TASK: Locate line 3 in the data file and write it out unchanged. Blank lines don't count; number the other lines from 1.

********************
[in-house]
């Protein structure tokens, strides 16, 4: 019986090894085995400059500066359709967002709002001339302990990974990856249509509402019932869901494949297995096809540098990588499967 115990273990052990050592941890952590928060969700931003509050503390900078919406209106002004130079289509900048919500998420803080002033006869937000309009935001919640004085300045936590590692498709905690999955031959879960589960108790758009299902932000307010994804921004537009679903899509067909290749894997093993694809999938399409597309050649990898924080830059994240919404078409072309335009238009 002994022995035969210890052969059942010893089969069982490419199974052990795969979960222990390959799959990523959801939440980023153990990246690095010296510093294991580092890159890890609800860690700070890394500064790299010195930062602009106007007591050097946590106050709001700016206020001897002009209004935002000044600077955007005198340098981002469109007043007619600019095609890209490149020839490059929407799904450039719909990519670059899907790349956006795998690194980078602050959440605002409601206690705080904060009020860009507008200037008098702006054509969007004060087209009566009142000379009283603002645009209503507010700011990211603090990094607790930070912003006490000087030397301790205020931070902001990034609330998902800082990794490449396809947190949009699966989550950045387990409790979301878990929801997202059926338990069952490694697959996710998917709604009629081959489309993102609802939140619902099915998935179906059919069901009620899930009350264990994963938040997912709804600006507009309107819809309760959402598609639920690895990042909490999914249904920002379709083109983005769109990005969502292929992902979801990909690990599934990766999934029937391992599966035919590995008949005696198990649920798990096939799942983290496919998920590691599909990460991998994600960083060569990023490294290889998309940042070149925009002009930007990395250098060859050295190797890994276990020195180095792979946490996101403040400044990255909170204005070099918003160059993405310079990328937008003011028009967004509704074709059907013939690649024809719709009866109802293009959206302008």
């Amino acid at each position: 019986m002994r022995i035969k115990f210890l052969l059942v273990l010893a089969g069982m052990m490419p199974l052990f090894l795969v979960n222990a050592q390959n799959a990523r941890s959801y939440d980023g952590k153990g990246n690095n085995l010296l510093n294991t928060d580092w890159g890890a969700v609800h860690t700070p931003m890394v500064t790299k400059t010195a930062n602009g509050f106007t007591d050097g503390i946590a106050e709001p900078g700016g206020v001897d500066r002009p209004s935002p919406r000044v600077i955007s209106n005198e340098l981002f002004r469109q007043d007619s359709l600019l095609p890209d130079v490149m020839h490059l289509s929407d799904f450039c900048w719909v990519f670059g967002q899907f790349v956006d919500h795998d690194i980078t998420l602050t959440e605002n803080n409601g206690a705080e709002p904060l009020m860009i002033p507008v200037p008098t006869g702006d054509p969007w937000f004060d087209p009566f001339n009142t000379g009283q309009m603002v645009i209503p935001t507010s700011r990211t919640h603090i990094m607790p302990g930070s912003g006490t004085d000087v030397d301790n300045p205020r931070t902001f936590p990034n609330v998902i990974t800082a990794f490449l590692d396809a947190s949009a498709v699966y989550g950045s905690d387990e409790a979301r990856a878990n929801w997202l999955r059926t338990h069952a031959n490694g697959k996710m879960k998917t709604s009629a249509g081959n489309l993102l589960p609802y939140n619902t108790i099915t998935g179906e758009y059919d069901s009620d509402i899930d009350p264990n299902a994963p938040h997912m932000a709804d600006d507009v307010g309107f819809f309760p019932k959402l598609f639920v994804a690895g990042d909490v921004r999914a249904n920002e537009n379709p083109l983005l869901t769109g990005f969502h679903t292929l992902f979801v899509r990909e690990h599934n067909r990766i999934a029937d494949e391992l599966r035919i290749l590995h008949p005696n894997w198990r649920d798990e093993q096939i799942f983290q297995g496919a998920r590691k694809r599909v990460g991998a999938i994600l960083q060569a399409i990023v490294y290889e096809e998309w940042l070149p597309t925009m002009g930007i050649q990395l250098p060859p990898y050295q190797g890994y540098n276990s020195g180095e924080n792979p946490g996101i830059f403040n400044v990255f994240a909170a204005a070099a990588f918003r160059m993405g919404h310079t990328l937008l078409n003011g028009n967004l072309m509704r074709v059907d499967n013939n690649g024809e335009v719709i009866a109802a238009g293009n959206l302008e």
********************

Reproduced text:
């Amino acid at each position: 019986m002994r022995i035969k115990f210890l052969l059942v273990l010893a089969g069982m052990m490419p199974l052990f090894l795969v979960n222990a050592q390959n799959a990523r941890s959801y939440d980023g952590k153990g990246n690095n085995l010296l510093n294991t928060d580092w890159g890890a969700v609800h860690t700070p931003m890394v500064t790299k400059t010195a930062n602009g509050f106007t007591d050097g503390i946590a106050e709001p900078g700016g206020v001897d500066r002009p209004s935002p919406r000044v600077i955007s209106n005198e340098l981002f002004r469109q007043d007619s359709l600019l095609p890209d130079v490149m020839h490059l289509s929407d799904f450039c900048w719909v990519f670059g967002q899907f790349v956006d919500h795998d690194i980078t998420l602050t959440e605002n803080n409601g206690a705080e709002p904060l009020m860009i002033p507008v200037p008098t006869g702006d054509p969007w937000f004060d087209p009566f001339n009142t000379g009283q309009m603002v645009i209503p935001t507010s700011r990211t919640h603090i990094m607790p302990g930070s912003g006490t004085d000087v030397d301790n300045p205020r931070t902001f936590p990034n609330v998902i990974t800082a990794f490449l590692d396809a947190s949009a498709v699966y989550g950045s905690d387990e409790a979301r990856a878990n929801w997202l999955r059926t338990h069952a031959n490694g697959k996710m879960k998917t709604s009629a249509g081959n489309l993102l589960p609802y939140n619902t108790i099915t998935g179906e758009y059919d069901s009620d509402i899930d009350p264990n299902a994963p938040h997912m932000a709804d600006d507009v307010g309107f819809f309760p019932k959402l598609f639920v994804a690895g990042d909490v921004r999914a249904n920002e537009n379709p083109l983005l869901t769109g990005f969502h679903t292929l992902f979801v899509r990909e690990h599934n067909r990766i999934a029937d494949e391992l599966r035919i290749l590995h008949p005696n894997w198990r649920d798990e093993q096939i799942f983290q297995g496919a998920r590691k694809r599909v990460g991998a999938i994600l960083q060569a399409i990023v490294y290889e096809e998309w940042l070149p597309t925009m002009g930007i050649q990395l250098p060859p990898y050295q190797g890994y540098n276990s020195g180095e924080n792979p946490g996101i830059f403040n400044v990255f994240a909170a204005a070099a990588f918003r160059m993405g919404h310079t990328l937008l078409n003011g028009n967004l072309m509704r074709v059907d499967n013939n690649g024809e335009v719709i009866a109802a238009g293009n959206l302008e």